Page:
Lumpkin geared towards success

It is a fact of life; beside every great man is a great woman. The same can be said about Mellori Lumpkin, vice president of Florida A&M’s Student Government Association. Known for being outspoken, Lumpkin, 21, arrived on the scene three years ago and hit the ground running – literally.

“I ran for freshman senator in the fall of 2005 and then in the spring of my freshman year I was elected pro tempore which is basically the vice president of the senate,” said Lumpkin, a native of Bainbridge, Ga. “So then I ran for junior senator and I was elected and then I was able to run for senate president.”

Graduating from Bainbridge High School as valedictorian and managing to secure a full scholarship to the university, Lumpkin, a fourth-year business administration student, said she has always had a keen interest in politics and believed she could prove instrumental in the student government.

“When I was in the sixth grade I wanted to be a senator,” said Lumpkin. “In seventh grade I was a part of the Future Farmers of America. I was the only Black. It was very organized and very structured. It had a very big impact on me. By my senior year I was vice president. I got a glimpse into being a leader.”

The skills and dexterity she honed in the organization was put to use when she set sights on the university’s SGA. Lumpkin, who currently has a 3.8 GPA, said that when she first arrived on campus, female leadership was rather scarce. To that end, the future vice president decided to see what she could do.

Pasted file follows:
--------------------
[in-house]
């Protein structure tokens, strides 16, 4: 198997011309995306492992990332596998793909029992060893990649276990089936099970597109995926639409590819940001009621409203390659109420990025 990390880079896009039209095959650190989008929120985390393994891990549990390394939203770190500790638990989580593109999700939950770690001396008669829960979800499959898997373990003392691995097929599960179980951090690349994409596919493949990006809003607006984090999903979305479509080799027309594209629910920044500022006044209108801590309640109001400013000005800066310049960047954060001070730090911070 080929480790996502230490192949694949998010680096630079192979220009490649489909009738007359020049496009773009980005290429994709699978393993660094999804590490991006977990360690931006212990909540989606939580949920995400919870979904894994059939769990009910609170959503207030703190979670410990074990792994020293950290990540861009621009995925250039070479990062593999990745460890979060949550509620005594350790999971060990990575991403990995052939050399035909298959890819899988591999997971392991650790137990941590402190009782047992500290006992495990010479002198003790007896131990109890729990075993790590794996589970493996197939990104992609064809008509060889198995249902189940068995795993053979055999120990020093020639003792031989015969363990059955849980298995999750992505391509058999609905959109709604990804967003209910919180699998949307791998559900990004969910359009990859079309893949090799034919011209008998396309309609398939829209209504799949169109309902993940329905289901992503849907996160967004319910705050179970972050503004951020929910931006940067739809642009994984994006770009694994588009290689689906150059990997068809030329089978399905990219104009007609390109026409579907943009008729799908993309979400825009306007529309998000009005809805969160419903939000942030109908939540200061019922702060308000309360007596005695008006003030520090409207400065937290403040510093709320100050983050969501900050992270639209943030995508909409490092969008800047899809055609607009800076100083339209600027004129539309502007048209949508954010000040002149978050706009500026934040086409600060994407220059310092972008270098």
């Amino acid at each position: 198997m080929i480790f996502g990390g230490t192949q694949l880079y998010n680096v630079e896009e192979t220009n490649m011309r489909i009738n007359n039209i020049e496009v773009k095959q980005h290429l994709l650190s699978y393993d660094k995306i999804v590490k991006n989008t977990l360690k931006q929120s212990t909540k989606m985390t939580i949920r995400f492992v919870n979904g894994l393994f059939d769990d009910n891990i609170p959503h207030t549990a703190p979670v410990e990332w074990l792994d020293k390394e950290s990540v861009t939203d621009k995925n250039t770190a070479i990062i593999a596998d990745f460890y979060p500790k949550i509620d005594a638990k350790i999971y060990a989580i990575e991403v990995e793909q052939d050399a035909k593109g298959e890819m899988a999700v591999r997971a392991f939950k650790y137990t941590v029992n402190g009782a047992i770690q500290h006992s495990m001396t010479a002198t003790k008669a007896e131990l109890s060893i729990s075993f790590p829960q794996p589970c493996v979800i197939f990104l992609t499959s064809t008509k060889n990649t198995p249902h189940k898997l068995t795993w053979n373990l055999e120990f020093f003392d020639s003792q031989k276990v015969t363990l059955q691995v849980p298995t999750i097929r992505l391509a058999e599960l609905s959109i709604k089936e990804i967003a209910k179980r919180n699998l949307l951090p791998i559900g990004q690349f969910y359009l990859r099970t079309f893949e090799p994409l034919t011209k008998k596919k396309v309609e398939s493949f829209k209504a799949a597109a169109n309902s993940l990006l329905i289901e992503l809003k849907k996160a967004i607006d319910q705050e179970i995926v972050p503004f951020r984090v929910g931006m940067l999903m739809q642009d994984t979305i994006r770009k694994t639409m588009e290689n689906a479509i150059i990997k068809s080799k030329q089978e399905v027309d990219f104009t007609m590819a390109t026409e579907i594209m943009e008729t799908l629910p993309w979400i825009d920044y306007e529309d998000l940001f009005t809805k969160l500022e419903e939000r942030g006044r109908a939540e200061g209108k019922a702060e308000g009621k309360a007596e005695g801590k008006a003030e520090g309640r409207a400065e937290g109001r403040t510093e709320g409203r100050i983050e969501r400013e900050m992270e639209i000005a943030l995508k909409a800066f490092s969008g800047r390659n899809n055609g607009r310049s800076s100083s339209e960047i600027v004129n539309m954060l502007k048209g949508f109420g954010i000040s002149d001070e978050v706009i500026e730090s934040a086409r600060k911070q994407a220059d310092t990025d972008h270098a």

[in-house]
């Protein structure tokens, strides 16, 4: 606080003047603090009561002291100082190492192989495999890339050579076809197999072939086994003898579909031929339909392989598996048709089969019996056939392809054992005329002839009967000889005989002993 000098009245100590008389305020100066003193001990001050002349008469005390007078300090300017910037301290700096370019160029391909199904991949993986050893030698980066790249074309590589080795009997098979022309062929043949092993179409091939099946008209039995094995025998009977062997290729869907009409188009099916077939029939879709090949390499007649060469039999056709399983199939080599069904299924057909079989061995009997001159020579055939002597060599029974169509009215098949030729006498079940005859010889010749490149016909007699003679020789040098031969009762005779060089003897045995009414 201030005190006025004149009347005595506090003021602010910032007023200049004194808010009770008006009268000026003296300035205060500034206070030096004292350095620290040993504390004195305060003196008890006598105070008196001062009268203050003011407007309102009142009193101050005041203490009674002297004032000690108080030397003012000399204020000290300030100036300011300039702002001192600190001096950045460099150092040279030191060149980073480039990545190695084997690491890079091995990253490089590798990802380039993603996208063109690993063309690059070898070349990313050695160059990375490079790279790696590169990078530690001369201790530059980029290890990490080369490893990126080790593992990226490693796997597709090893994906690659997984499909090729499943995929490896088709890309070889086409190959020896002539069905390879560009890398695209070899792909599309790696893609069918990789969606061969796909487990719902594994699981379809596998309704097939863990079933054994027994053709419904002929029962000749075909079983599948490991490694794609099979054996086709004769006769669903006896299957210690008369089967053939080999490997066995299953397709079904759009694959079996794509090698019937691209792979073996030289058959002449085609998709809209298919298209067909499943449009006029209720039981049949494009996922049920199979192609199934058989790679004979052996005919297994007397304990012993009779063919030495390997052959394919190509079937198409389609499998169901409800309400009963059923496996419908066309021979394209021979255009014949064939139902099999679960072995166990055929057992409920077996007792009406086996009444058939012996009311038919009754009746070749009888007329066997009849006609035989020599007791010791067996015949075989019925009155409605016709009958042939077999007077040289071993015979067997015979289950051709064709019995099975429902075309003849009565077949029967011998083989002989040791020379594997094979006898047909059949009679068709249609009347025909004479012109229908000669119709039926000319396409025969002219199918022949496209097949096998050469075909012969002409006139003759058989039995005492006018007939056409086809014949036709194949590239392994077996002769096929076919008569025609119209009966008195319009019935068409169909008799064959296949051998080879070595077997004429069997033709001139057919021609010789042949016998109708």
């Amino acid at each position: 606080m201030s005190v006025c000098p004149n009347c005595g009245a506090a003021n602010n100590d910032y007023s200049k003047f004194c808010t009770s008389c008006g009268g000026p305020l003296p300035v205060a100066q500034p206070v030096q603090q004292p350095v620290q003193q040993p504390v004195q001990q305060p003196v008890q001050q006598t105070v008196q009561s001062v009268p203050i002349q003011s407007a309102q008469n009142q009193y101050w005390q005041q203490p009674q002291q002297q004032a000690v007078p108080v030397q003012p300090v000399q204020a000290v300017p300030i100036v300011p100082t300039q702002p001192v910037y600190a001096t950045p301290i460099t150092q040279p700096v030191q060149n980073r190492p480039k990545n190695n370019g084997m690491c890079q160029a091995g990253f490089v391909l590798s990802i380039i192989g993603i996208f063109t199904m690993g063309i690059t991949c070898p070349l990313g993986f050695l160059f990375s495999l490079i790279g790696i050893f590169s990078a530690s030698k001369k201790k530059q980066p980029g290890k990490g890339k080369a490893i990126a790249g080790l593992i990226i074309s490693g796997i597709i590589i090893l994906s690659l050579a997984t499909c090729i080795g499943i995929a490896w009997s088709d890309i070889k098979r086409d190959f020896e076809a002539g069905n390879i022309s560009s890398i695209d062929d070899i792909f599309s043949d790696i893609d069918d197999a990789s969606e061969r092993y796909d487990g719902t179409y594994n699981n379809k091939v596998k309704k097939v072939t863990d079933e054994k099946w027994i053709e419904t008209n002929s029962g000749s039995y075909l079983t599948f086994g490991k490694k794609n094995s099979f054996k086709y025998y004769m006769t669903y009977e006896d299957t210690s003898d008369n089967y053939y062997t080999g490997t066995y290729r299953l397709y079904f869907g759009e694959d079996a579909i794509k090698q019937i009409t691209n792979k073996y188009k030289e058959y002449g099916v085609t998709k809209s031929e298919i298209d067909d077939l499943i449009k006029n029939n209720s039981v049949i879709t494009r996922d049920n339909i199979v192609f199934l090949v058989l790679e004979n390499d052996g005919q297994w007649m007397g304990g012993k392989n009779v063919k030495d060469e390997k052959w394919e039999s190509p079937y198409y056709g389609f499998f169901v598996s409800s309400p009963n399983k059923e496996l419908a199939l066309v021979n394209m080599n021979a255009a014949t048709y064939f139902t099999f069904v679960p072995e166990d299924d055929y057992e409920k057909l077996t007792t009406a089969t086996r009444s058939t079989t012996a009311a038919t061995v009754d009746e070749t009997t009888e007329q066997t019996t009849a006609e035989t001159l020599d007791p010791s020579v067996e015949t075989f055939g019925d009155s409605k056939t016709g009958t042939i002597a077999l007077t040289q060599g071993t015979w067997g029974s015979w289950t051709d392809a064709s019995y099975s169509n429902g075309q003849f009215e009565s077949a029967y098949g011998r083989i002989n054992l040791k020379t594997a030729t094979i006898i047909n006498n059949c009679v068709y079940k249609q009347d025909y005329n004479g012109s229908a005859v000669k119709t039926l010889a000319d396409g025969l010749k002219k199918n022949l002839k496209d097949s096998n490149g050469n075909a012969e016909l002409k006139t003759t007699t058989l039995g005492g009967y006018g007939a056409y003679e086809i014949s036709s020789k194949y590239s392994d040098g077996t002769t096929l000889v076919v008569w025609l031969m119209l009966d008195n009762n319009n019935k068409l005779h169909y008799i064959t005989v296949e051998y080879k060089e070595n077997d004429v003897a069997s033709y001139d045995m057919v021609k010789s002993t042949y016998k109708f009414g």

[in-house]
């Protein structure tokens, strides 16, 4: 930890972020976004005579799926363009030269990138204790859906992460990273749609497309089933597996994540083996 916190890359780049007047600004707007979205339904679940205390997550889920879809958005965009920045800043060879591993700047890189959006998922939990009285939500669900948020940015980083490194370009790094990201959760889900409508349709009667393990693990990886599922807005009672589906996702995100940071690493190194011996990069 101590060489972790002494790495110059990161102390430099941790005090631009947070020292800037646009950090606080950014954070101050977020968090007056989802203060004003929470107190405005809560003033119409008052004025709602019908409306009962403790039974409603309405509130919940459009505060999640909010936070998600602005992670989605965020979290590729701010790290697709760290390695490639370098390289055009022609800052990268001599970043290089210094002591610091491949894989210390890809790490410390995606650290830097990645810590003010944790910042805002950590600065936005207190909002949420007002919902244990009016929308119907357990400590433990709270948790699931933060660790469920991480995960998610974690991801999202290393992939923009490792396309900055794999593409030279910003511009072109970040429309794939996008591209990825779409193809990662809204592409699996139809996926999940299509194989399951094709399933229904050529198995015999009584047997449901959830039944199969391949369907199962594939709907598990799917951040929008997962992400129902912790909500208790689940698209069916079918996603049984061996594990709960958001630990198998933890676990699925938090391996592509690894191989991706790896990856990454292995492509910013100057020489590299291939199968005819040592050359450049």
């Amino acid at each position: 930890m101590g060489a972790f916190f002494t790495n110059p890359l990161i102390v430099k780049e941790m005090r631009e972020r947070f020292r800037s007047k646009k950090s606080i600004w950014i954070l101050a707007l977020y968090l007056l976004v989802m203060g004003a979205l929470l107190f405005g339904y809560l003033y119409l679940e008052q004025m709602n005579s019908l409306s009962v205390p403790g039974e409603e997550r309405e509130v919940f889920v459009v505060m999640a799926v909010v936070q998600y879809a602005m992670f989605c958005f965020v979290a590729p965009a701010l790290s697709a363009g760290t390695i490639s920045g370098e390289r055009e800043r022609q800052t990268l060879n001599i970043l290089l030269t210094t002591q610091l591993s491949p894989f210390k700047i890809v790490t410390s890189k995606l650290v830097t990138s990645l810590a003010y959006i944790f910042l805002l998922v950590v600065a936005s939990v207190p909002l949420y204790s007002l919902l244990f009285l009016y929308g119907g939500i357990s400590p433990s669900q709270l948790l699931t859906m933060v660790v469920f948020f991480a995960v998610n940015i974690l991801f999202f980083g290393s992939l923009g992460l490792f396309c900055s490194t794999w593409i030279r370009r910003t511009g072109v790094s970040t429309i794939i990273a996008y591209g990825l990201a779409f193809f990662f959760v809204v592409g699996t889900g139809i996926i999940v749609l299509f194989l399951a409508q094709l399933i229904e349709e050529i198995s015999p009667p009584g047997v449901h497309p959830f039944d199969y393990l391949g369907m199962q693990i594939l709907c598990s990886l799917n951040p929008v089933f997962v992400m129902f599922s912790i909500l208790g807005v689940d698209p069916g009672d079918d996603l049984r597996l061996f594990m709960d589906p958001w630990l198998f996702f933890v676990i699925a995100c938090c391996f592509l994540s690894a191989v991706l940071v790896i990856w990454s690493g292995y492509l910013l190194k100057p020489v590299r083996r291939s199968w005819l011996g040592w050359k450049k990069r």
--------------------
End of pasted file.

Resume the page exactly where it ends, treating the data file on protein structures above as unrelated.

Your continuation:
“I knew I wanted to focus on three things,” Lumpkin said, “developing the potential of every FAMU student for premiere leadership, personal growth and career success. Being the vice president is a different type of challenge. I feel that the vice president is a visible representation of the administration. They communicate well. They are the relationship manager.”

 In addition to her work in SGA, Lumpkin also finds time to serve as parliamentarian for both the Phi Alpha Delta Law Fraternity and the Beta Alpha Chapter Delta Sigma Theta Inc. She is a member of the Presidential Scholars Association and is heavily involved with the Gubernational Fellowship Program, which was started by Jeb Bush and continued by Governor Charlie Crist. Only eleven students from the state were chosen for the program and Lumpkin is the only one from an HBCU.

With such a heavy load, some students would crumble under the pressure, but not Lumpkin. So what’s her secret?

“I have to plan my time wisely,” Lumpkin said. “I’m not going to lie. It’s hard to balance everything. The week is pretty much a wrap for me. I have to find some time for myself during the weekend or I’ll go crazy.”

When it comes to hard work, Lumpkin is definitely all about it – and it hasn’t gone unnoticed. Ashley Duprat, 21, said the vice president is indeed an achiever.

“Mellori is honestly a teacher,” said Duprat, a fourth-year public relations student from Fort Lauderdale. “Usually you find inspiration in older people but I see it in her. She balances school and her extracurricular activities while managing to stay level headed. She is an all around good person and has a real passion for serving our university.”

 Next up on the Vice President’s list are the Leadership Listen Series and the Academic Advisory Council, in which she and Andrew Collins, the SGA president, will meet with representatives from each college, school and institute within the university to provide recommendations on grievance procedures and other issues surrounding the relationship between students and their respective schools. After that is completed, Lumpkin is set to graduate in the spring and is already eyeing law schools.

Until that day comes, students can expect to see her hard at work around the campus, lobbying for certain needs or even striking a pose on a billboard along side Collins. Lumpkin, who is modest, said the billboard is flattering but has done nothing for her ego.

“It’s nice but I can honestly say that it doesn’t do anything for me,” she said. “What does it for me is when I speak at a presidential convocation and a freshman comes up and says they feel motivated or inspired. Just knowing that somebody paid attention is what makes me happy. That’s what really counts.”